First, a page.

BEIJING, March 26, 2020 /PRNewswire/ -- A news report by China.org.cn on China's efforts to change its communal meal habits:
Recently, cities in China such as Beijing and Shanghai have been encouraging the use of serving chopsticks, and proposing individually served meals instead of communal dishes. Taizhou city in Jiangsu province has also introduced the country's first document at the local level on standards for the use of serving utensils.
These proposals may seem fairly normal to many people, especially those from Western countries. However, anyone who has been to China and experienced the food culture here may think differently.
In China, dishes are usually served on separate plates, no matter at Chinese restaurants or in people's homes. Whether it is a quick meal or an elaborate banquet, people will sit around a table and take food from the center using their own chopsticks and spoons. This tradition of communal meals can be traced back to as early as the Song Dynasty (960-1279). Chinese cuisine highlights color, aroma and taste, while Chinese culture emphasizes completeness and family reunion. As such, chicken and fish are often cooked whole, with people believing the color, shape and flavor of the food will be affected if they are divided into smaller portions. This led to the popularity of communal meals, as they not only reflect the food culture, but also embody different feelings. At the dinner table, elders pass food for their children and grandchildren to express their care and love, while hosts do the same for their guests to extend their welcome and respect. Communal meals are therefore often perceived as a way of bringing people closer in an equal manner.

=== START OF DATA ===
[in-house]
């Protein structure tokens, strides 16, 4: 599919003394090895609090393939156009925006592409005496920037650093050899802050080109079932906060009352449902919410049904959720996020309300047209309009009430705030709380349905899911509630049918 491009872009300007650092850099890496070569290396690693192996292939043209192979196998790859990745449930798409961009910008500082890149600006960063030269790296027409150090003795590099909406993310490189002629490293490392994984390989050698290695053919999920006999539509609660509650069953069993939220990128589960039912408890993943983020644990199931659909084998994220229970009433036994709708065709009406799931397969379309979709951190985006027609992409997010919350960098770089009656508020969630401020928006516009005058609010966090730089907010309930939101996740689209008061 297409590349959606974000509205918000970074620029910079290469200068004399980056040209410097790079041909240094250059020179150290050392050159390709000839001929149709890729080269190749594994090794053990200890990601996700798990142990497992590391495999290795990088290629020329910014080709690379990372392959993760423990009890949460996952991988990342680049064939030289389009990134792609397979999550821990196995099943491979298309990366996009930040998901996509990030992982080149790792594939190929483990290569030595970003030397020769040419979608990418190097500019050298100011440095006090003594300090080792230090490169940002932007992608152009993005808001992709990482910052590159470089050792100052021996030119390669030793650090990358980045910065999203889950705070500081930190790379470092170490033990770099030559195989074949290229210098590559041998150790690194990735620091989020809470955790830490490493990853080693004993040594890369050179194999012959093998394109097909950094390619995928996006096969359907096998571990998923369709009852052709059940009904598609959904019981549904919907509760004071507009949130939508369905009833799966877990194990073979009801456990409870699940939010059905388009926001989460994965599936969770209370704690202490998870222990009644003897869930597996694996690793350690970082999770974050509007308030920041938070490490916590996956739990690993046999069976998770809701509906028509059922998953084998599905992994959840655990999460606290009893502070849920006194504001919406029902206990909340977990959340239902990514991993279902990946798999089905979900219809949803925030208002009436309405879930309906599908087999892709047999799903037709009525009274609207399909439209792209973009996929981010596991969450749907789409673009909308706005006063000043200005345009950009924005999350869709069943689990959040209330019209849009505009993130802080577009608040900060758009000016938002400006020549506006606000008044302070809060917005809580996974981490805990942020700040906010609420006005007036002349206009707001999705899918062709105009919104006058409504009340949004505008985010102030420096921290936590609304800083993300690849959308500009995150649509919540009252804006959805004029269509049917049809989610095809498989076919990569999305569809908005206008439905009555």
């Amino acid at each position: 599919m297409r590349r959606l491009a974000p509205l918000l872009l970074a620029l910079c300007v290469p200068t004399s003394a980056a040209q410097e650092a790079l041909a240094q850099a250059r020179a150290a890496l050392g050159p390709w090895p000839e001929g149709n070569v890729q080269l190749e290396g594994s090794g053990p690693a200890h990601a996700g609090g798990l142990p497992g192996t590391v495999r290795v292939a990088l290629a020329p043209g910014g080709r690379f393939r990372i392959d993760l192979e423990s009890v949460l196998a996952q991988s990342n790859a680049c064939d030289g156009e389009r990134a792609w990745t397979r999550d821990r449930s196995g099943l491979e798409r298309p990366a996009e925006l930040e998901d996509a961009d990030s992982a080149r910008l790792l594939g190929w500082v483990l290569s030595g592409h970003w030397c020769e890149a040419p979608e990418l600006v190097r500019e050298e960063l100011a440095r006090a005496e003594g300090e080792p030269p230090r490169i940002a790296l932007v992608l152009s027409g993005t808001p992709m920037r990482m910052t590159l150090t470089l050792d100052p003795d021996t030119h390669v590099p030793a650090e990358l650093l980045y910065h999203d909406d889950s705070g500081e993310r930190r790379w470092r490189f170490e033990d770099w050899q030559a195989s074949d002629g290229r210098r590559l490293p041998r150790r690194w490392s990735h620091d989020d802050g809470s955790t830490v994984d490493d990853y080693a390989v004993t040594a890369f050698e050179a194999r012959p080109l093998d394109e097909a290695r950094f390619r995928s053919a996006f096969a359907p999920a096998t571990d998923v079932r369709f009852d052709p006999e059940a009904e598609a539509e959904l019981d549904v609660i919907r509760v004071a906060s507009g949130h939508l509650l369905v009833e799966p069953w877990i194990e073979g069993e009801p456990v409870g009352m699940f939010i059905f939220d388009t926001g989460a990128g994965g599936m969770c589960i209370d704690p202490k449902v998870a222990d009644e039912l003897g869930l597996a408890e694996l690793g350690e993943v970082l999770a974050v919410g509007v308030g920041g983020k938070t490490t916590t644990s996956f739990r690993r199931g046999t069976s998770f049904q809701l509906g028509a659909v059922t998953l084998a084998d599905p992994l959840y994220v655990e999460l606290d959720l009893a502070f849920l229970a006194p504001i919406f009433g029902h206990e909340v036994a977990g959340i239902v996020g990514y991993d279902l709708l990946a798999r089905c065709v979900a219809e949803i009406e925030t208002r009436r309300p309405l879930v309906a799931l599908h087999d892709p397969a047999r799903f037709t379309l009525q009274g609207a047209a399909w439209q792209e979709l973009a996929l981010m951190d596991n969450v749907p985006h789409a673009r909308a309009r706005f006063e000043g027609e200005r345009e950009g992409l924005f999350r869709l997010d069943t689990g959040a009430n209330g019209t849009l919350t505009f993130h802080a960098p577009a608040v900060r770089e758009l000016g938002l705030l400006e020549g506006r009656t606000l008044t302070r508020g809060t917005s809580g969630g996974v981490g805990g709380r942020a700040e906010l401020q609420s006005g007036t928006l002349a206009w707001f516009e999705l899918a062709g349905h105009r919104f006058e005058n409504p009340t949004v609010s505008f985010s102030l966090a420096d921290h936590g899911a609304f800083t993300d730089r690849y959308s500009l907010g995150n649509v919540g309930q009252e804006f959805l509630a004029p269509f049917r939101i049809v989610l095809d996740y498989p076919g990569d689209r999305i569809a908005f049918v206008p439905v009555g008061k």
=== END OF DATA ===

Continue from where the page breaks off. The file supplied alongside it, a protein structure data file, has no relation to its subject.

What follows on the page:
However, such traditions have indeed increased the risk of spreading diseases. According to the WHO, the incidence rate of foodborne diseases ranks high among other illnesses, and saliva remains one of the major transmission routes. Considering the need to prevent and control COVID-19, China is actively seeking alternatives to traditional communal meals, something which will also help develop healthy lifestyles in the long run. Recently, the World Federation of Chinese Catering Industry and the China Council for the Promotion of International Trade Commercial Sub-Council published a set of service specifications for Chinese restaurants, regarding individually served meals and serving chopsticks. These specifications will be widely applied across the country's catering industry.
Since it is difficult for people to change their eating habits all of a sudden, using serving chopsticks on each food plate, or each diner having two pairs of chopsticks -- one for serving and the other for eating -- is a good compromise. Some people may find it emotionally difficult to stop sharing food, regarding it as a betrayal of "tradition," and perhaps even worrying it is destroying Chinese food culture. However, over time, traditions can become more scientific, and cultures more inclusive. The use of serving chopsticks and having individual meals will not eliminate the essence of the Chinese food culture. Instead, it will enrich it as a new dining habit.
From the proposal of individually served meals to the revision of the Wildlife Protection Law, China has not refused to change or progress just because of some conventional practices. Instead, the nation is pursuing healthier lifestyles with firm determination and solid action.
Individual meals and serving chopsticks: Changing dining table habits
View original content to download multimedia:http://www.prnewswire.com/news-releases/individual-meals-and-serving-chopsticks-changing-dining-table-habits-301030228.html